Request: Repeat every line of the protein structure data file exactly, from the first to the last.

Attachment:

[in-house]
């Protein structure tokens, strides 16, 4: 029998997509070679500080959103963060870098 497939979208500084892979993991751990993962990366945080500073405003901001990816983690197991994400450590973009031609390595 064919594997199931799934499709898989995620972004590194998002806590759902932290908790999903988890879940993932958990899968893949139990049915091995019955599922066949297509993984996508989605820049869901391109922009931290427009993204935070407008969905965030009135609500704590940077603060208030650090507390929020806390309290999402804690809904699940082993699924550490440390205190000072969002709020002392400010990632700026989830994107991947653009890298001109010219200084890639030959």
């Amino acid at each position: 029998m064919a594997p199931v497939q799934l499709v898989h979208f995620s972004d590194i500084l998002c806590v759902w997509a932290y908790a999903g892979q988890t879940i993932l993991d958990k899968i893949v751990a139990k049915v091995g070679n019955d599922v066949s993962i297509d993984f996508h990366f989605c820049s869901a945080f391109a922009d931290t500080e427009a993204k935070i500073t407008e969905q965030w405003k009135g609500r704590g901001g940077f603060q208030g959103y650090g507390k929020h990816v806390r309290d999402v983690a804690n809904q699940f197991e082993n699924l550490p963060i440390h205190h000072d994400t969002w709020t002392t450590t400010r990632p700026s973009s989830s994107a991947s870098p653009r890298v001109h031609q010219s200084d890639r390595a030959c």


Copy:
[in-house]
């Protein structure tokens, strides 16, 4: 029998997509070679500080959103963060870098 497939979208500084892979993991751990993962990366945080500073405003901001990816983690197991994400450590973009031609390595 064919594997199931799934499709898989995620972004590194998002806590759902932290908790999903988890879940993932958990899968893949139990049915091995019955599922066949297509993984996508989605820049869901391109922009931290427009993204935070407008969905965030009135609500704590940077603060208030650090507390929020806390309290999402804690809904699940082993699924550490440390205190000072969002709020002392400010990632700026989830994107991947653009890298001109010219200084890639030959």
């Amino acid at each position: 029998m064919a594997p199931v497939q799934l499709v898989h979208f995620s972004d590194i500084l998002c806590v759902w997509a932290y908790a999903g892979q988890t879940i993932l993991d958990k899968i893949v751990a139990k049915v091995g070679n019955d599922v066949s993962i297509d993984f996508h990366f989605c820049s869901a945080f391109a922009d931290t500080e427009a993204k935070i500073t407008e969905q965030w405003k009135g609500r704590g901001g940077f603060q208030g959103y650090g507390k929020h990816v806390r309290d999402v983690a804690n809904q699940f197991e082993n699924l550490p963060i440390h205190h000072d994400t969002w709020t002392t450590t400010r990632p700026s973009s989830s994107a991947s870098p653009r890298v001109h031609q010219s200084d890639r390595a030959c």